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Cancers 2016, 8(3), 27; https://doi.org/10.3390/cancers8030027

Review
Targeted Therapy in Locally Advanced and Recurrent/Metastatic Head and Neck Squamous Cell Carcinoma (LA-R/M HNSCC)
Department of Medical Oncology, Hospital Universitario Severo Ochoa, Avenida Orellana s/n, Leganés, 28911 Madrid, Spain
*
Authors to whom correspondence should be addressed.
These authors contributed equally to this work.
Academic Editor: David Wong
Received: 27 November 2015 / Accepted: 16 February 2016 / Published: 26 February 2016

Abstract

:
Surgery and radiotherapy are the standard treatment options for patients with squamous cell carcinoma of the head and neck (SCCHN). Chemoradiotherapy is an alternative for patients with locally advanced disease. In recurrent/metastatic disease and after progression to platin-based regimens, no standard treatments other than best supportive care are currently available. Most SCCHN tumours overexpress the epidermal growth factor receptor (EGFR). This receptor is a tyrosine-kinase membrane receptor that has been implicated in angiogenesis, tumour progression and resistance to different cancer treatments. In this review, we analysed the different drugs and pathways under development to treat SCCHN, especially recurrent/metastatic disease. Until now, the EGFR signalling pathway has been considered the most important target with respect to new drugs; however, new drugs, such as immunotherapies, are currently under study. As new treatments for SCCHN are developed, the influence of therapies with respect to overall survival, progression free survival and quality of life in patients with this disease is changing.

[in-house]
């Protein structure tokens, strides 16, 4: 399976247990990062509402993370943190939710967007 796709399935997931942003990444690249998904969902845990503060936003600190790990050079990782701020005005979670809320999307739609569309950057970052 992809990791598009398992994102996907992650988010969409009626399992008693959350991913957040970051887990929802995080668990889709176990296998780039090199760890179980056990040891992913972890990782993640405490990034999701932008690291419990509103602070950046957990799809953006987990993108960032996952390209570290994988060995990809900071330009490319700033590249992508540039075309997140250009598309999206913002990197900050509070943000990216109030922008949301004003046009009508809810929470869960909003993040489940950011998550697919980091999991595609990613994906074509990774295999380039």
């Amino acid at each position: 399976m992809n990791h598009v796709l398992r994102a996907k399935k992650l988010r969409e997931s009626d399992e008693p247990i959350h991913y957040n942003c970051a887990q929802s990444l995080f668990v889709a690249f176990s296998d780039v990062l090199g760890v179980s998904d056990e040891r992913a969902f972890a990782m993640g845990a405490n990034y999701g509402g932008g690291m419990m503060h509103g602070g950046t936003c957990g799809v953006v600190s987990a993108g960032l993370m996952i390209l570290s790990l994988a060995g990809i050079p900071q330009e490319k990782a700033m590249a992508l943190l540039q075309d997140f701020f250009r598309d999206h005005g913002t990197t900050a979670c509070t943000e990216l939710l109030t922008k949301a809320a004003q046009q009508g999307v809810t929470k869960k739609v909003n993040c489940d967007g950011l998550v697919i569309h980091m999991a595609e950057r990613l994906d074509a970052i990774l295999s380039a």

Keywords:
SCCHN; signal transduction; EGFR; cetuximab; HNSCC

1. Introduction